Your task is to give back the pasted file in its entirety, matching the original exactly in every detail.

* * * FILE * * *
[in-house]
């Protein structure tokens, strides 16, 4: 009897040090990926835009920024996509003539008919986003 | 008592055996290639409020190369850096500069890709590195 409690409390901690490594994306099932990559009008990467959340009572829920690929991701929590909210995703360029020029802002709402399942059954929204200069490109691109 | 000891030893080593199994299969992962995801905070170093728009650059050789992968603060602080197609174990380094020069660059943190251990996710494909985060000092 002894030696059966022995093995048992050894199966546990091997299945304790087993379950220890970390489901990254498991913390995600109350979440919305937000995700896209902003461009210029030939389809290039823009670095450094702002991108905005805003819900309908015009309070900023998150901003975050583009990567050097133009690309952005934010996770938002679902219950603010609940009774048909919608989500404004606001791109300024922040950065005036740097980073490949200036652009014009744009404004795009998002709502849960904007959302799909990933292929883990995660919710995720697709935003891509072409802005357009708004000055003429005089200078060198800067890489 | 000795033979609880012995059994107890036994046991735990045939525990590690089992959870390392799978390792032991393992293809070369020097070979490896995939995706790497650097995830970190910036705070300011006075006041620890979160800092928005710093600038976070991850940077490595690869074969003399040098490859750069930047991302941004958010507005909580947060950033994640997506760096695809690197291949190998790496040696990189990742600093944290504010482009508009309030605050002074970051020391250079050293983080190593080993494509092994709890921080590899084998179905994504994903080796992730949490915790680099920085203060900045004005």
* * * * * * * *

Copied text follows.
[in-house]
């Protein structure tokens, strides 16, 4: 009897040090990926835009920024996509003539008919986003 | 008592055996290639409020190369850096500069890709590195 409690409390901690490594994306099932990559009008990467959340009572829920690929991701929590909210995703360029020029802002709402399942059954929204200069490109691109 | 000891030893080593199994299969992962995801905070170093728009650059050789992968603060602080197609174990380094020069660059943190251990996710494909985060000092 002894030696059966022995093995048992050894199966546990091997299945304790087993379950220890970390489901990254498991913390995600109350979440919305937000995700896209902003461009210029030939389809290039823009670095450094702002991108905005805003819900309908015009309070900023998150901003975050583009990567050097133009690309952005934010996770938002679902219950603010609940009774048909919608989500404004606001791109300024922040950065005036740097980073490949200036652009014009744009404004795009998002709502849960904007959302799909990933292929883990995660919710995720697709935003891509072409802005357009708004000055003429005089200078060198800067890489 | 000795033979609880012995059994107890036994046991735990045939525990590690089992959870390392799978390792032991393992293809070369020097070979490896995939995706790497650097995830970190910036705070300011006075006041620890979160800092928005710093600038976070991850940077490595690869074969003399040098490859750069930047991302941004958010507005909580947060950033994640997506760096695809690197291949190998790496040696990189990742600093944290504010482009508009309030605050002074970051020391250079050293983080190593080993494509092994709890921080590899084998179905994504994903080796992730949490915790680099920085203060900045004005």